2009 rapidly, and will continue to fall. Spending on books, newspapers, magazines and stationery has been one of the `weakest` areas of household expenditure in recent years and will continue to decline. Within this, the strongest subsection has been books, although the pattern of growth tends to be somewhat erratic. Newspapers and periodicals have generally exhibited slower growth and indeed spending in this segment has declined in each of the past four years and is still predicted to decline further. In addition, to no growth of consumer spending, printers in the magazine sector have had to contend with the effects of a complete slump in advertising. Advertising expenditure in business magazines, for instance, was down by 35%. This has often resulted in a reduction in the number of pages printed. Meanwhile leading publishers have sought to rationalise the number of print manufacturers that they work with! This will mean, cost cutting - which will push print manufacturers further into decline? This of course is a great opening for foreign print organisations from China and others to step in with even more economical prices! There will be many more acquisitions to try and keep the margin up, but the trend is still `over capacity` with `ridiculous` prices! Possible Prospects for the Print Industry In an industry plagued by over capacity and chronically thin margins and in most cases heavy losses, it is inevitable that some printers will continue to struggle. Print organisations should look close to home at their operation processes to cut costs, by using business models to help them raise the `bottom-line`. Plus, take on board experienced/skilled people in `management of change` to introduce best practise. Consolidation will continue to take place among SME`s as it has become clear that a certain critical mass is sometimes necessary for survival. But only if the SME`s wake up to the `true` value of their organisations. The consolidation of the large corporations will also continue on a global scale. Pressure on margins, the need for capital investment and the desire to build market share will continue to drive further acquisition activity. Continuing rationalisation either though mergers or plant closures, while painful to some in the short-term, may provide a firmer financial footing for the industry if some `below-cost` organisations are squeezed out! There is no doubt that the growth of electronic media, including the Internet, is the single most important threat to the printing industry. Some parts of the print industry are less immediately threatened by these developments. Direct Mail of a specialist nature and Transactional Billing for example, are expected to see further growth over the next few years, while most manufactured products will still require packaging. Elsewhere, however, publishers will be looking to use other media, as well as print, to distribute their content. Likewise, major organisations are seeking to communicate with shareholders and the public by electronic means. Printing of newspapers, magazines, and business communications will therefore be more vulnerable to the threat posed by new media. Plus, shorter runs and Digital processes will dominate. It is not all doom and gloom. Printing is just one part of a complex communications process and print organisations may be able to undertake other activities and capture some of the value associated with other parts of the process. The development of variable data printing, where print jobs are linked to information held on databases, may afford opportunities for printers to become involved in managing data on behalf of customers. This is potentially highly profitable work, although it requires frequent contact with clients to keep the content up-to-date. It also requires in-house staff with appropriate database management expertise. Customers are becoming even more demanding in terms of customer service. The traditional `twoweek` turnaround is largely a thing of the past and speed of response, from initial estimates to final delivery, is essential. Success in such a market requires more than just the latest equipment - also demands a `skilled and flexible` workforce.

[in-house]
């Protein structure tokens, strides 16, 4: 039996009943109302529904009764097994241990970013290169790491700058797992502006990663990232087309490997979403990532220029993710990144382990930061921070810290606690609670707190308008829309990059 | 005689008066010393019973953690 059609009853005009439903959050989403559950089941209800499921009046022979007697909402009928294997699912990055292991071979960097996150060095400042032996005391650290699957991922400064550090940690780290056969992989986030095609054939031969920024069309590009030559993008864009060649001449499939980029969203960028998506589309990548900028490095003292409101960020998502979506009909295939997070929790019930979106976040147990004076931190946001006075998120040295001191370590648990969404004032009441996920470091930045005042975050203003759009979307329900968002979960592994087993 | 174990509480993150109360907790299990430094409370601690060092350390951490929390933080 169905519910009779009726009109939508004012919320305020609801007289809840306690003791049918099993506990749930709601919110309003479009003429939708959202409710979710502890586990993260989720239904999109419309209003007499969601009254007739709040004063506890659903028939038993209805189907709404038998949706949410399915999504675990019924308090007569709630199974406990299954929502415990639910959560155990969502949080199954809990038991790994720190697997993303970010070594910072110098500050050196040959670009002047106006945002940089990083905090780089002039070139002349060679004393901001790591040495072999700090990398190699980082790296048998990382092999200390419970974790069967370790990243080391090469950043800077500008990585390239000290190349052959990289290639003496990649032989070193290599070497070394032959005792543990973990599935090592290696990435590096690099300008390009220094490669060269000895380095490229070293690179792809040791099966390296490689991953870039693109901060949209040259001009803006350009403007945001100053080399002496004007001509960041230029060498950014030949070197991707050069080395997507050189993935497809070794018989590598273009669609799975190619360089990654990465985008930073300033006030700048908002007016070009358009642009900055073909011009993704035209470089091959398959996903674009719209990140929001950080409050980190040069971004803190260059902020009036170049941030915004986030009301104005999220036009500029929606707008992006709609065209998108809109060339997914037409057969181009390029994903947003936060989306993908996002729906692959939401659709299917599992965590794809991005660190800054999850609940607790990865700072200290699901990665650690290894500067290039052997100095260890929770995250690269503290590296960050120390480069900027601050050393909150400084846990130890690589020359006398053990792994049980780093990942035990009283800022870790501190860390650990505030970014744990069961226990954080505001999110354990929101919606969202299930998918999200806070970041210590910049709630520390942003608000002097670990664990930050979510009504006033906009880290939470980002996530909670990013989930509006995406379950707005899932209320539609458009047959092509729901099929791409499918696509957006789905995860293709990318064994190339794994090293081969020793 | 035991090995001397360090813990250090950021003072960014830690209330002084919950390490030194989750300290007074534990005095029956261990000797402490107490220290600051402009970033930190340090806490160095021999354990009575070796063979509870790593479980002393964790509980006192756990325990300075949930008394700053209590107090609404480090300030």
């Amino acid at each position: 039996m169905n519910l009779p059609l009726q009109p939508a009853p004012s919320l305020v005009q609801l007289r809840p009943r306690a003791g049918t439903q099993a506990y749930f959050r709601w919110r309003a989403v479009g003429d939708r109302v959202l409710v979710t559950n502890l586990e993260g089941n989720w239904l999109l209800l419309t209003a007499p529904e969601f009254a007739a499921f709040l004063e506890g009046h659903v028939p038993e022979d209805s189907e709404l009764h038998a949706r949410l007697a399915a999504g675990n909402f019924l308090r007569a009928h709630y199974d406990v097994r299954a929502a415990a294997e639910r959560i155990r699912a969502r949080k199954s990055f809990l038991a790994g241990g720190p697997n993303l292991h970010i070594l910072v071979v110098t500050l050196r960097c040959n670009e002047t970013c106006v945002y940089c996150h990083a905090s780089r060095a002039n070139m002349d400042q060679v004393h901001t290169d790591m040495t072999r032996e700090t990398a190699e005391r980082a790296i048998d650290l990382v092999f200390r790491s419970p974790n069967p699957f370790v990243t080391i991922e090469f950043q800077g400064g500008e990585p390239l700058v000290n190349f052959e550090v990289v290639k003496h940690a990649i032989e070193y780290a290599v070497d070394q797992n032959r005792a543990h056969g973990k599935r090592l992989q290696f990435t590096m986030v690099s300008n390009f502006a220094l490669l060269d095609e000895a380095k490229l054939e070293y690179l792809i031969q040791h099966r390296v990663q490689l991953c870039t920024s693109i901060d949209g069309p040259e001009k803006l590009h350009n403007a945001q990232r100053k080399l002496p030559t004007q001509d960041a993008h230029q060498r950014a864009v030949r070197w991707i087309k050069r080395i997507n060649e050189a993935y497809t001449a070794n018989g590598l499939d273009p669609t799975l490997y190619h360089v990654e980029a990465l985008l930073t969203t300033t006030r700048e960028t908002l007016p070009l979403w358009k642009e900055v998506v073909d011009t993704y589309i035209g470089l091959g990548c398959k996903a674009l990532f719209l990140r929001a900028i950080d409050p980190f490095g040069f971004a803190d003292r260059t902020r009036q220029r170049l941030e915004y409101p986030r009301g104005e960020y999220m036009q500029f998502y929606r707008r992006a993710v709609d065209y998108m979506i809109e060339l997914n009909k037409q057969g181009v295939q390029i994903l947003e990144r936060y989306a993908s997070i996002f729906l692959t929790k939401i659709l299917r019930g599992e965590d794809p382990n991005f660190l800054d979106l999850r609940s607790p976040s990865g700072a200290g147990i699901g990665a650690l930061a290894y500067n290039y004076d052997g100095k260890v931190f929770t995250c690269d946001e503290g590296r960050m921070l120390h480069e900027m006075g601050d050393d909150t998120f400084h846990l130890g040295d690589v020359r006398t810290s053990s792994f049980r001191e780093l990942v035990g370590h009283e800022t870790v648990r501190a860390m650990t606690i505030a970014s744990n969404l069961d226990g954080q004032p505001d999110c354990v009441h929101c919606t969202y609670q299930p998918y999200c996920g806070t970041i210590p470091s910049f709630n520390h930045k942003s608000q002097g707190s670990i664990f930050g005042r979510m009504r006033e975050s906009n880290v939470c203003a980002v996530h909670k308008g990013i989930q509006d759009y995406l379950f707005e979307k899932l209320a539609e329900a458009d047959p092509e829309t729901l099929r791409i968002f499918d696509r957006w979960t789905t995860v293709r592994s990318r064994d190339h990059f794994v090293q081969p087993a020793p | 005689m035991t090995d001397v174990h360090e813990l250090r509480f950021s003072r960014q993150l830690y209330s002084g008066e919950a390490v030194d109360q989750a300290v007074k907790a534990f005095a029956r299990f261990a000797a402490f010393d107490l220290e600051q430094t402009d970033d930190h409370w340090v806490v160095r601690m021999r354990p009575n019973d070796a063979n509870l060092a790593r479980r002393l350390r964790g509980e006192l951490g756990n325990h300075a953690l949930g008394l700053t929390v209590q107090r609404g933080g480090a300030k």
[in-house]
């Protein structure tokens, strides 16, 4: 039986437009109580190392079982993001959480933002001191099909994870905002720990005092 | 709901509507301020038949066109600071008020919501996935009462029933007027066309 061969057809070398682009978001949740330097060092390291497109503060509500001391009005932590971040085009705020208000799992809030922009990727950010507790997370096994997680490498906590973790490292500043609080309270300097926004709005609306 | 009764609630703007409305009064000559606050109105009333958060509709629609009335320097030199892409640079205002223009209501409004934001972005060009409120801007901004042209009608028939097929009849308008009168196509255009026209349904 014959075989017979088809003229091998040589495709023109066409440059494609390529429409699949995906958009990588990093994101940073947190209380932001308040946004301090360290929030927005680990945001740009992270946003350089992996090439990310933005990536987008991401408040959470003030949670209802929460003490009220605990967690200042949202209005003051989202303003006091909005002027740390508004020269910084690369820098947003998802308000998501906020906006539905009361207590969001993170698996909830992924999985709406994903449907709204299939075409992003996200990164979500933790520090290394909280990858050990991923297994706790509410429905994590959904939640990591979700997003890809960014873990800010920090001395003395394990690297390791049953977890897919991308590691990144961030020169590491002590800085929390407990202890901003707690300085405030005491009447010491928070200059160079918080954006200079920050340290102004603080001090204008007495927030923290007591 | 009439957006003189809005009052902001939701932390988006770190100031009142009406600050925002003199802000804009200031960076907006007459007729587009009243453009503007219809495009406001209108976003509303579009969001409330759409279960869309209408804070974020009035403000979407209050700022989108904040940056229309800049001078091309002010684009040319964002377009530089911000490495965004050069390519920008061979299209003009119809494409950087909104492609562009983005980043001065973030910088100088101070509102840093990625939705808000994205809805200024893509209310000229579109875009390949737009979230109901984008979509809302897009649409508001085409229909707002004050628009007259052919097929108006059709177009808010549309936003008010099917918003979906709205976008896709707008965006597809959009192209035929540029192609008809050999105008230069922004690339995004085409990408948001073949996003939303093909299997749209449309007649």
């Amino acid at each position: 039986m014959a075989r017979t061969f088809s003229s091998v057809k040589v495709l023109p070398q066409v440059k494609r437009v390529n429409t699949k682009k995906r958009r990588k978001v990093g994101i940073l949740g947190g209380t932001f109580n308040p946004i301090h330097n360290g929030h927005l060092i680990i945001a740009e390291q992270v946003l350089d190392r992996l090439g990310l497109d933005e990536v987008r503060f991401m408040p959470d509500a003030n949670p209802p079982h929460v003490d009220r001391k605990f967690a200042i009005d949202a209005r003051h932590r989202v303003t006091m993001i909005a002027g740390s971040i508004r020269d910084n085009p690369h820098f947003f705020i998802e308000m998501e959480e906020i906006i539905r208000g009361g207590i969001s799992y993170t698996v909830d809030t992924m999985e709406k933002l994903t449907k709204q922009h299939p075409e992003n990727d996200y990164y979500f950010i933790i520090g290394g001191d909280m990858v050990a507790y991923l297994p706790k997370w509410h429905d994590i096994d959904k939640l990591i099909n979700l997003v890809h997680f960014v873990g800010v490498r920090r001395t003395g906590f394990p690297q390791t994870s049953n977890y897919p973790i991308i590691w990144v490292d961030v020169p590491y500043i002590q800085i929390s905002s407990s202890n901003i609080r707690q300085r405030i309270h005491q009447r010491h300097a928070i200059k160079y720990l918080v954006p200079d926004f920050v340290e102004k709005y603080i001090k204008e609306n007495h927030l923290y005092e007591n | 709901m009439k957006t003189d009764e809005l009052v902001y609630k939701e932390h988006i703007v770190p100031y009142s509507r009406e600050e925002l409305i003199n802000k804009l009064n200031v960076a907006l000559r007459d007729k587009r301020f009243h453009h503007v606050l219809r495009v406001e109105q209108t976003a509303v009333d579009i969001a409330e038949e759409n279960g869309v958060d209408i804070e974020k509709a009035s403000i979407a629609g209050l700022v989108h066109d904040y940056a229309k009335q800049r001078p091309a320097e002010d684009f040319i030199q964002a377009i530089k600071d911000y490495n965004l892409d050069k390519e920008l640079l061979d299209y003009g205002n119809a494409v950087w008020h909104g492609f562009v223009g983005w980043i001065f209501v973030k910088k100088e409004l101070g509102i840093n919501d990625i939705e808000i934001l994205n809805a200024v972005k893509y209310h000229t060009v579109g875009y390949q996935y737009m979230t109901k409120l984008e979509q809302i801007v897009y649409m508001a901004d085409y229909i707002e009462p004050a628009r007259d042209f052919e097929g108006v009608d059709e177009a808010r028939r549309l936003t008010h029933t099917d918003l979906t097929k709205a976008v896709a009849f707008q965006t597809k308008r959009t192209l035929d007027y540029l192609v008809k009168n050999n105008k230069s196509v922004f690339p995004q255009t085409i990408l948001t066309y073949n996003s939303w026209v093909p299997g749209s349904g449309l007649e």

Conclusion Print along with spoken language and electronic media is one of the key historical shifts in communication. The Internet and interactive multimedia are providing ways of employing the printed word that add new possibilities to prints role in culture. The printed word is now used for real-time social interaction and for individualised navigation through interactive documents. It is difficult to gauge the social and cultural impact of new media without historical distance but these innovations will most likely prove to signal major transformation in the use, influence and character of human communication. We live in a world of `High Technology`, a world that places great emphasis on `effective management`; a world where communication is one of the most talked about business subjects. What's Changed? Is the speed of change! The last 20 years have seen more significant changes in the development of print processes than ever before. The World is Digital, The pace of Change is Quicker Globalisation of Digital printing is hard to ignore, and will certainly take a larger proportion of the world printing work currently led by offset litho, flexography and screen printing. Digital printing is fast becoming a popular choice for convenience, speed and cost. Also, linked to convenience, speed and cost is the change to short-run, on-demand digital colour printing, which is going at a fierce pace. The market valuation is always hard to prove. The speed of change depends on cost, speed and convenience. The Business Outlook-Take Advantage of Technology Today's technology opens new doors to increased productivity and effectiveness in producing digital print. The latest software and document production technologies can dramatically increase the functionality and value of digitally printed documents. High-level platform integration lets organisations merge data from multiple sources and create communications with increased value. Automated process controls systems, featuring the latest logic and coding technologies, ensure data and document integrity for each communication. Automatic process checks and balances at every stage of production can help eliminate communication error made by humans. Digital colour document readability and eye appeal. As new colour and digital technologies become easier and more economical to integrate into the high-volume communication manufacturing and distribution environment, they will be key to the communication process. The future is variable-data imaging, which is the unique capability of digital printers. The growth of database-driven marketing and in particular database-driven web sites is leading to precise targeting of the marketing message to individuals. As time goes by the e-commerce and email explosion will effect printing, but by how much and in what time frame, depends on technology, cost and human acceptance. But the investment priorities are in both categories as company's gamble with their future. `Think before you leap`. Acquisitions and mergers will be gathering momentum in the future, not just printing companies, but industry in general on a global scale. Organic growth is very difficult, the way to survive and hold up the profit margin is to acquire companies and companies with synergies as well as partnerships (alliances) with other companies to offer the `total solution`. The Print Management Service - A global communications solution for printing and distribution of